|WiFi Surfing||3h 38min|
|Load (maximum brightness)||2h 01min|
The Dell Latitude D430 proved to be an excellent companion for travels. It is very light, looks elegant, and is made of high-quality materials which feel nice to the touch. A Battery runtime of up to six hours makes working without interruption also possible during long trips. The bright display can also be used outdoors without problems. Furthermore, it is possible to connect to your organization's network via UMTS nearly always and from everywhere.
The equipment settles nearly all claims important for a business notebooks. Due to fingerprint reader and TPM chip the data on the hard disk are reliable protected against illegal access. An optional docking station combined with external optical drive ensures user-friendliness in the office and at home.
Regarding performance this small subnotebook is of course not that powerful as most other notebooks. The 1.2 GHz Core 2 Duo processor by Intel is sufficiently powerful office applications. A super fast SSD by Samsung makes smooth working possible. This light notebook, which only weighs 1.5 kg was obviously not designed for complex picture retouching or even video editing.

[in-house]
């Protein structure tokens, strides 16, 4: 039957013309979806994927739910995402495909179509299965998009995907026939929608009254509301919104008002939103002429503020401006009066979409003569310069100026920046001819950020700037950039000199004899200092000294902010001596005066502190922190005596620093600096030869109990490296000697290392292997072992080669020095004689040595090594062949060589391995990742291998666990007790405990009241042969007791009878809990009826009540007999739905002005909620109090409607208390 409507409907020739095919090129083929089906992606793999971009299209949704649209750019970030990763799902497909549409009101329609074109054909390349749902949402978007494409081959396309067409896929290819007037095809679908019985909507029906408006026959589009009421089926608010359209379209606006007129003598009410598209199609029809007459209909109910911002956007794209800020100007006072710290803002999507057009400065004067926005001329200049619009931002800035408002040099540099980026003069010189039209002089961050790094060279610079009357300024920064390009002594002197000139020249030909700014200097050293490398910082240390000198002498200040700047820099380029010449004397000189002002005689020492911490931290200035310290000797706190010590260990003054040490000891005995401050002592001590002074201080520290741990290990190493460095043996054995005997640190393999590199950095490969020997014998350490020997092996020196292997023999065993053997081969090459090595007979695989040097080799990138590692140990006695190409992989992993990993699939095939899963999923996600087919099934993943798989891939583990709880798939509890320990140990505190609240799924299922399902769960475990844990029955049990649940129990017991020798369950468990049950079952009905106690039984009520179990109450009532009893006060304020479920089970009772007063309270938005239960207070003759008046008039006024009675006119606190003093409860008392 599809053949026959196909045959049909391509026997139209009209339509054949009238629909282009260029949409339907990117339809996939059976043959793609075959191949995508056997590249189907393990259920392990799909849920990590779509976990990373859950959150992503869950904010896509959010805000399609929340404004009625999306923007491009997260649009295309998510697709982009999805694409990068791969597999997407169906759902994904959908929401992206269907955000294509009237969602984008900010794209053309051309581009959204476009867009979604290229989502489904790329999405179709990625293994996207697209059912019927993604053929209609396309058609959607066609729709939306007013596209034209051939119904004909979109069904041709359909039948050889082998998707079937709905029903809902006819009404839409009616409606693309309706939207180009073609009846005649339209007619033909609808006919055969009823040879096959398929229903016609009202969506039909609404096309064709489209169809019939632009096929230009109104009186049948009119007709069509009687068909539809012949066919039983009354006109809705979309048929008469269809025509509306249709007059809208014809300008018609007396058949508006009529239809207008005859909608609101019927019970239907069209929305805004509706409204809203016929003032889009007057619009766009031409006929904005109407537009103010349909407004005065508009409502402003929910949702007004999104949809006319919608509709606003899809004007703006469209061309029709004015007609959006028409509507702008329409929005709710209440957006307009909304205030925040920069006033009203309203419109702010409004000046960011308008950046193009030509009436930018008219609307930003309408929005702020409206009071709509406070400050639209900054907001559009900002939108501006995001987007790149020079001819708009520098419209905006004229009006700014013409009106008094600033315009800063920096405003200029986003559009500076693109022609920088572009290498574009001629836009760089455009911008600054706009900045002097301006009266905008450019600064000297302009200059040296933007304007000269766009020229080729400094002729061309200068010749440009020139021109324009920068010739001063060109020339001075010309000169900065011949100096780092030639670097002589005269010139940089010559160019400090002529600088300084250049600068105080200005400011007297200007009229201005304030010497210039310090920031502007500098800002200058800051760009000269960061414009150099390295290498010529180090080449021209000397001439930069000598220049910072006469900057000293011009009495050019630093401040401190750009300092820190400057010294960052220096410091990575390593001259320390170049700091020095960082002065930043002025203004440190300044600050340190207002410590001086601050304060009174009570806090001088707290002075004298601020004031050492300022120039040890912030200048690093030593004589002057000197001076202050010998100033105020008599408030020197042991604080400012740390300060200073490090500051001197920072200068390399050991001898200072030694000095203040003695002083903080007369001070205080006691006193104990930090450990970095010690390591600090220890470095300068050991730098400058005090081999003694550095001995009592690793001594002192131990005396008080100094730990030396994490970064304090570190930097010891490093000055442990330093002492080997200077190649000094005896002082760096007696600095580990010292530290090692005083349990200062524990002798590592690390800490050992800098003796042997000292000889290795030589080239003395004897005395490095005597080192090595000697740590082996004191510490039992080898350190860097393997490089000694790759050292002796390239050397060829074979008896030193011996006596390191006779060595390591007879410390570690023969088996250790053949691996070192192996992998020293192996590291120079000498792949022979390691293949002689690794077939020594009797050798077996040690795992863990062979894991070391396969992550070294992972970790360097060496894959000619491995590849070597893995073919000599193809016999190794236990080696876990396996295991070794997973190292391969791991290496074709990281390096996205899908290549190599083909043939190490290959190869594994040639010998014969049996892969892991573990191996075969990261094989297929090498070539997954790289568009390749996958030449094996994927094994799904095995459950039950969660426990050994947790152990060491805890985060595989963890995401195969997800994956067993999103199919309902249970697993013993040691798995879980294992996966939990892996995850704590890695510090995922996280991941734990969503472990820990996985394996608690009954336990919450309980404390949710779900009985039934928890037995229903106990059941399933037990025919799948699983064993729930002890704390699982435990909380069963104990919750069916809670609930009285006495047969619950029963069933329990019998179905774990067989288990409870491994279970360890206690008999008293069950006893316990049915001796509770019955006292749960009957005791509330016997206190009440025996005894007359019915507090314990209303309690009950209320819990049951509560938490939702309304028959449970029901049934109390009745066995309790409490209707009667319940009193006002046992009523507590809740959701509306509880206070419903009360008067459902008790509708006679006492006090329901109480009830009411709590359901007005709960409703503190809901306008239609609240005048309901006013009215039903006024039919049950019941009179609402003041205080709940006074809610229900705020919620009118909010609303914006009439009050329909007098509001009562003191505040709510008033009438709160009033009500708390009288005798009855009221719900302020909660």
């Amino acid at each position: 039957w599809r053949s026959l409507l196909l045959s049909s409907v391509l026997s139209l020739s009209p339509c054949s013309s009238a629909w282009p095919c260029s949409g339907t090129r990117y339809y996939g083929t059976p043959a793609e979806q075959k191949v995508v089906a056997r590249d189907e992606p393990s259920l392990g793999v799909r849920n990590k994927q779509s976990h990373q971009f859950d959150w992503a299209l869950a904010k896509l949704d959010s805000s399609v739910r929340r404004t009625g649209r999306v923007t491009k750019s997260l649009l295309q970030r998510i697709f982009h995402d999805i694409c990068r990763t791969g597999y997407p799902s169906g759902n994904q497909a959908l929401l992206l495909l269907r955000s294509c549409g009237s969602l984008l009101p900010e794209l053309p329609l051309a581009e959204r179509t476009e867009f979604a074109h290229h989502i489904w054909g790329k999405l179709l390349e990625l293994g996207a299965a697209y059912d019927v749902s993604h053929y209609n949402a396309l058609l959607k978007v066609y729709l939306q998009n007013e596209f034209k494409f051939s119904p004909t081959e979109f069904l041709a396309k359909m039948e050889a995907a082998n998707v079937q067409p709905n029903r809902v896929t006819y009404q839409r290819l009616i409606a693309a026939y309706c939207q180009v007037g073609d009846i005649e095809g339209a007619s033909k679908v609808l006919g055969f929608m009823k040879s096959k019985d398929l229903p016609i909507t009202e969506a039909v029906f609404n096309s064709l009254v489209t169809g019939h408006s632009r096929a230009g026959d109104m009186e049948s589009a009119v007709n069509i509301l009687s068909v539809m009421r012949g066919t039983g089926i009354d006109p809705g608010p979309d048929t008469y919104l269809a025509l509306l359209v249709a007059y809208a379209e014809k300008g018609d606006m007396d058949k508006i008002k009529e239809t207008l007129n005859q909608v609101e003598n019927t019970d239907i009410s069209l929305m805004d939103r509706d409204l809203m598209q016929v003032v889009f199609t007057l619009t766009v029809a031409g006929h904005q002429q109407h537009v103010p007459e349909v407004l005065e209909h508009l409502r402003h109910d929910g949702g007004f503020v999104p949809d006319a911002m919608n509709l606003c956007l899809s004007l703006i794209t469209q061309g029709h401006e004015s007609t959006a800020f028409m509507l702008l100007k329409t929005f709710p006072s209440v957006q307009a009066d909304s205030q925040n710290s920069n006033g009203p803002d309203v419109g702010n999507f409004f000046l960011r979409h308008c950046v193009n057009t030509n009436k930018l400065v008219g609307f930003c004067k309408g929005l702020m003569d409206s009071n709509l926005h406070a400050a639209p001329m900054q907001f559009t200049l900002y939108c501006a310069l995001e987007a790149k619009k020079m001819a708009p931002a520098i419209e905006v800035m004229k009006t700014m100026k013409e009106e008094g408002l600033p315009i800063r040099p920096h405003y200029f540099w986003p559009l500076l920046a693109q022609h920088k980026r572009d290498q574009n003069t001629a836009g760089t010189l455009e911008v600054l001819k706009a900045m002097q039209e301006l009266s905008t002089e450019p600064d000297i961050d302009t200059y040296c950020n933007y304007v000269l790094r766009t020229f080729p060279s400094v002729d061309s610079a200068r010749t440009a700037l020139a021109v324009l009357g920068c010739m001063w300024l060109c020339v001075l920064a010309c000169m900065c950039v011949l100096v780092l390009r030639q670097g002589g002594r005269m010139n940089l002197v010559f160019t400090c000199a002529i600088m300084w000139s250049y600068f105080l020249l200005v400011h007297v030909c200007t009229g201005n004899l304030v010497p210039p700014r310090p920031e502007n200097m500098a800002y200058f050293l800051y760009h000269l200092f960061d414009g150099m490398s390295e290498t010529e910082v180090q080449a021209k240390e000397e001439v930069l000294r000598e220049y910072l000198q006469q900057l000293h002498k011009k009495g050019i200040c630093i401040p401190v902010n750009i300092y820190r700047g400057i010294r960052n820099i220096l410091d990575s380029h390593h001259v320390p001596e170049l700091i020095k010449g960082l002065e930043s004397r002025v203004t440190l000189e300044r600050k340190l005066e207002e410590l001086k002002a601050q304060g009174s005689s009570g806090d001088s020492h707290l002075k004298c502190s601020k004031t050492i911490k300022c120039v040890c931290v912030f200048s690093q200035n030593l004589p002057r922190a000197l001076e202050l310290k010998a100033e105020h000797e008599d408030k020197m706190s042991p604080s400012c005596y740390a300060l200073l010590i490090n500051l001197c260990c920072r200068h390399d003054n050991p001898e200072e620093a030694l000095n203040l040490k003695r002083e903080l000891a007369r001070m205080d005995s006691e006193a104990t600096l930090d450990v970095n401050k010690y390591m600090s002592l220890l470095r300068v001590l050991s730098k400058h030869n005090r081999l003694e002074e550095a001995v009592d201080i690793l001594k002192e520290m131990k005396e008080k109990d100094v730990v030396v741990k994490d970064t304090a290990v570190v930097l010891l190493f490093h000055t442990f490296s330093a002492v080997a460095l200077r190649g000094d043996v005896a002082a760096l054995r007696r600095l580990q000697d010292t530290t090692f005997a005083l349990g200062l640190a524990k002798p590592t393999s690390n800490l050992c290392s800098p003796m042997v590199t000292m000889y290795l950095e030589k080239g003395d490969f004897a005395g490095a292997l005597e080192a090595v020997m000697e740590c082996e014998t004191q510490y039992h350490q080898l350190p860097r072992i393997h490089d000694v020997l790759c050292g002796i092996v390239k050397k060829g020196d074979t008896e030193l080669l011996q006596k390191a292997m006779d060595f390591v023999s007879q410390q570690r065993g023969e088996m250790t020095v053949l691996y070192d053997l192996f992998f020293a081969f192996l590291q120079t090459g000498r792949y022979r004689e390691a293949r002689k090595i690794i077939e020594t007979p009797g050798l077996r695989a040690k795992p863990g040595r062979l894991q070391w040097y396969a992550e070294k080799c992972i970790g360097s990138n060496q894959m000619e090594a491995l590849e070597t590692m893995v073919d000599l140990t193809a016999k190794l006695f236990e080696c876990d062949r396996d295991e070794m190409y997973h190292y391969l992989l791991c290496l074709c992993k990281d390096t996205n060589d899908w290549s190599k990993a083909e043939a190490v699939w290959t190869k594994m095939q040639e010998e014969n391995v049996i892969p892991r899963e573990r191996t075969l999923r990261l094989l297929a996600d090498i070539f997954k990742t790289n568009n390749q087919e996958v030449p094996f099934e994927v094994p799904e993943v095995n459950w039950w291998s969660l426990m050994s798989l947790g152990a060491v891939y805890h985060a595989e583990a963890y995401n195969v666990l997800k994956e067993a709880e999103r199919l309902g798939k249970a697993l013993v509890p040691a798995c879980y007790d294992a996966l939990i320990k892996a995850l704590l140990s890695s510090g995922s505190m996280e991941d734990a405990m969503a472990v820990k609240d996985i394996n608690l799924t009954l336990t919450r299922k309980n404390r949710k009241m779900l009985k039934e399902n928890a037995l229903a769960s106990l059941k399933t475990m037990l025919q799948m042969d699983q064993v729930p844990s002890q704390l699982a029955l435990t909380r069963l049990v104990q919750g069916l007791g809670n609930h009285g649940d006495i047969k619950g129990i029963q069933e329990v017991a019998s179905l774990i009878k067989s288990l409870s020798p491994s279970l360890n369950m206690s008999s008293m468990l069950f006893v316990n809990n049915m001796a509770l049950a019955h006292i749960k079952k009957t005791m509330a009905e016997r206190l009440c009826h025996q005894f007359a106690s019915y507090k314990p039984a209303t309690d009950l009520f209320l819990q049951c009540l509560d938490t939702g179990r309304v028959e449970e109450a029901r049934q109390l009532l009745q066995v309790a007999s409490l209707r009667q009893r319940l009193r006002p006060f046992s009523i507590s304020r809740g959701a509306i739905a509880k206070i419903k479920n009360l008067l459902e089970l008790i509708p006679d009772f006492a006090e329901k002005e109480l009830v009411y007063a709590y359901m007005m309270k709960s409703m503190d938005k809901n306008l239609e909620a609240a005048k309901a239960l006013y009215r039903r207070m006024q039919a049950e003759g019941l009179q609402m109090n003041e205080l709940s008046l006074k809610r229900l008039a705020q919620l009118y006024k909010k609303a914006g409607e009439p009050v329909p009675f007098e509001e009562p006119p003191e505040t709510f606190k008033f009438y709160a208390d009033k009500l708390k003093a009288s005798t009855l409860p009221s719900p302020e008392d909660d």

The D430 has only little flaws. From our point of view the major points of critique are the clattering keyboard and the relatively high temperature emissions. In turn the D430 works nearly utterly quiet.
A D430 with reviewed equipment costs about 1800 Euro excluding VAT and shipment if you buy in virtual shops. Without 64 GB SSD it costs only nearly 1.000 Euro excluding VAT. However, prices of Dell notebooks fluctuate heavily. E.g., when we started our review the external drive costed above 200 Euro. In the meanwhile it belongs to the standard equipment of this notebook.